Lacking other meaningful data, university faculty devise their own evaluation systems
In the fast-growing and job-rich disciplines of science, technology, engineering, and mathematics, or STEM, improving instruction at the college level is critical to keeping students engaged in these fields.
But filling in bubbles on institutionalized end-of-term teacher evaluation questionnaires, a standard practice at many large research universities, often fails to produce timely and meaningful data for improving instruction, according to a new study from Oregon State University that explores how faculty are evaluating their teaching practice.
The researchers found that faculty teaching in the STEM disciplines at large research universities are devising their own systems to collect instructional data from their classrooms and using that data to inform their teaching.
Instructors are using quantitative data about their students' classroom performance as well as qualitative data such as student feedback from mid-term surveys or informal conversations, said Jana Bouwma-Gearhart, an associate professor of science and mathematics education at OSU and lead author of the study.
"Some faculty have really created these elaborate data and analysis systems, even though they are not yet required to," said Bouwma-Gearhart, who also serves as an associate dean in OSU's College of Education. "They are using these systems to talk about their instruction and to help inform decisions about programs and curriculum."
The findings were published recently in the Journal of Higher Education Management. The research was supported by a grant from the National Science Foundation.
As universities continue to look at ways to improve student success, there is a growing emphasis in higher education for teaching faculty to be good educators who spend time developing and improving their skills in response to valid and reliable data. This may be particularly critical to retaining students in the STEM fields because students who struggle often opt to leave these disciplines altogether, Bouwma-Gearhart said.
In large enrollment universities -those with 15,000 or more students enrolled - many undergraduate courses in the STEM disciplines are taught by full- time educators who would likely be considered experts in that discipline.
However, Bouwma-Gearhart and colleagues found that instructors who teach these courses often lack access to structured or formal opportunities to reflect on meaningful data about their teaching beyond the typical end-of-term evaluations - the results of which often arrive too late; are too vague; and have too little student participation to be of much use.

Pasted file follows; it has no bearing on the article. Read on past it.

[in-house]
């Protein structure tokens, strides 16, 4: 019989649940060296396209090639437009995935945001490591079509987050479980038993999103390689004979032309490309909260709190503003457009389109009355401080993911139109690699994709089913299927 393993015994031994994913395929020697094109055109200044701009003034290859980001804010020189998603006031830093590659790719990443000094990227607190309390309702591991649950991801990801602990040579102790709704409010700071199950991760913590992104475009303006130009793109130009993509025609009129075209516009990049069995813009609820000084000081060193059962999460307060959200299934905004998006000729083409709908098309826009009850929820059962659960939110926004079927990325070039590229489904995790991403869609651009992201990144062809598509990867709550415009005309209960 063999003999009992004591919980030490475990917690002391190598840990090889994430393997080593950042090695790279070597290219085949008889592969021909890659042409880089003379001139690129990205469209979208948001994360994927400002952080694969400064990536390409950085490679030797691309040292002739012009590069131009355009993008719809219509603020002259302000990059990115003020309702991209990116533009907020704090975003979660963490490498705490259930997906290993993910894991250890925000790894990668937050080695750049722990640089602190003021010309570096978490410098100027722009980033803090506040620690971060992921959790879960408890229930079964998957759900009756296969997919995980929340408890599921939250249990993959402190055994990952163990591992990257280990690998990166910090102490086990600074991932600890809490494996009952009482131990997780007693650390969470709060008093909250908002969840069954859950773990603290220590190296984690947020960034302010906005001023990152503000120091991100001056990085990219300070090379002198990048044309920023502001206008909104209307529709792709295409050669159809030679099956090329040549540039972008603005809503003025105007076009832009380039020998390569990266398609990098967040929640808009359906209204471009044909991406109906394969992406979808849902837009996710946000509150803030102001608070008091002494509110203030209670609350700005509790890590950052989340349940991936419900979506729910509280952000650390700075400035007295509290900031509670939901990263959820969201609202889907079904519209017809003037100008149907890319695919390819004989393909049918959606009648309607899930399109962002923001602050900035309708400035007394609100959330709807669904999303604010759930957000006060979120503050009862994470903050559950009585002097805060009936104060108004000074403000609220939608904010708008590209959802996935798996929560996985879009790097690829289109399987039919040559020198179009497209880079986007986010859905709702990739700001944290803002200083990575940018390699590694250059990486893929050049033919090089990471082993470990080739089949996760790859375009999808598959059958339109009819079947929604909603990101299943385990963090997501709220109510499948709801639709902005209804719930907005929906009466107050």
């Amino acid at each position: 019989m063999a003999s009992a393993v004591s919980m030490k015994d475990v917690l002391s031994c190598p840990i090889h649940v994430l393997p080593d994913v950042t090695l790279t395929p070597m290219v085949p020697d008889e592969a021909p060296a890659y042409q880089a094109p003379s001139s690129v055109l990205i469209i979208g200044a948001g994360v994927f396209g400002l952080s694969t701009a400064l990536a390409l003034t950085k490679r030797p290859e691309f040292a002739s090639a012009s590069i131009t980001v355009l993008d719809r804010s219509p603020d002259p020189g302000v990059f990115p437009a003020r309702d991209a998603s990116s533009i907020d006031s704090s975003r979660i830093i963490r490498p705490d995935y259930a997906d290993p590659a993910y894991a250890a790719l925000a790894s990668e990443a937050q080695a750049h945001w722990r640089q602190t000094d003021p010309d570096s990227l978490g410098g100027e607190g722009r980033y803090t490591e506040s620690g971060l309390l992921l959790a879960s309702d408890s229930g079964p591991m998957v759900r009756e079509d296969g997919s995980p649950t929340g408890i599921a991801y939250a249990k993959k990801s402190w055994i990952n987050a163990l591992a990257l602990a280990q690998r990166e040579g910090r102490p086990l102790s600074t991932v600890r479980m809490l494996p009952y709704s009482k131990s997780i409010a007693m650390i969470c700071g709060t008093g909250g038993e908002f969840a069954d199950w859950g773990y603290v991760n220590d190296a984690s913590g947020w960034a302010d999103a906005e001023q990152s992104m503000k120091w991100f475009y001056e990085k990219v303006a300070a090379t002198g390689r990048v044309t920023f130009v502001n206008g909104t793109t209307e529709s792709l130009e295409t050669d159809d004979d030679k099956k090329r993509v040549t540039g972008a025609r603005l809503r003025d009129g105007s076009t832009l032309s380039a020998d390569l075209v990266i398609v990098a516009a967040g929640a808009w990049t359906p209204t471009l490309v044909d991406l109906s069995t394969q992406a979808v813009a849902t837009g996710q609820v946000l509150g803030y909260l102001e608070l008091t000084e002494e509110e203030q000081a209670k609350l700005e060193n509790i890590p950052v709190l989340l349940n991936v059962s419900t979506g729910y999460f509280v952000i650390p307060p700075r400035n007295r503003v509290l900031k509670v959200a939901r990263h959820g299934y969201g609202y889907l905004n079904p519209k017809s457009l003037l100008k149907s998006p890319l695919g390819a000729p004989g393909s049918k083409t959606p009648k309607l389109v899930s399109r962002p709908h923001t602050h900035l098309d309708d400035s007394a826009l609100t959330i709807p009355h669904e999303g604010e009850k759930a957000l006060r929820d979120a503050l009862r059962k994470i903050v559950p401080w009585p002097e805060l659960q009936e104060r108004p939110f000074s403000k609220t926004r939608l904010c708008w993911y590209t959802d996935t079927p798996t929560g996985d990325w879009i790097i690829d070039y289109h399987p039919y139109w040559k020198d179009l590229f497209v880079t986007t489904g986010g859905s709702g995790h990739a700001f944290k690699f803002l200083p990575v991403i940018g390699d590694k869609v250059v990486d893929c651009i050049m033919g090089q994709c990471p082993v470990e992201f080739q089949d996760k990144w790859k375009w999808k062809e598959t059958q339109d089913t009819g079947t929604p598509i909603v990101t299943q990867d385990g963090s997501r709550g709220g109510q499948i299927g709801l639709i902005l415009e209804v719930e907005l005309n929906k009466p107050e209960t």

Bouwma-Gearhart and co-author Matthew T. Hora, of the University of Wisconsin-Madison, interviewed 59 STEM faculty and 20 administrators at large research universities. They wanted to know whether teaching faculty were using data to inform their teaching, and, if so, what kinds of data. They also wanted to better understand how educators are using data while in their classrooms.
"We found that faculty are gathering and responding to data, often using their own systems, and they are sometimes using it to advance their teaching in ways that go beyond what is required of them," Bouwma-Gearhart said
Given the push from policymakers and education leaders toward more data-driven decision-making, documenting and understanding these real-world practices could ultimately lead to the design of more systematic data collection that is useful and helpful for faculty as well as administrators, she said.
"People for the most part buy into the idea that data is good and that decision-making based on data is good," Bouwma-Gearhart said. "But we also see that faculty need flexibility with respect to what kind of data is useful and how the data is used. One-size-fits-all doesn't work when it comes to data to inform teaching practices."
Bouwma-Gearhart said additional research is needed to better understand what motivates some faculty, more than others, to use data to inform their teaching practice. She is currently studying what factors may induce organizational changes related to instructional data use and teaching practice within departments, programs or institutions.
"We found that there is no lack of STEM faculty caring about their teaching or saying that data is ultimately relevant to evaluate and inform their teaching," Bouwma-Gearhart said. "There is a rich conversation and effort underway. The question is how do we engage more faculty in meaningful conversations?"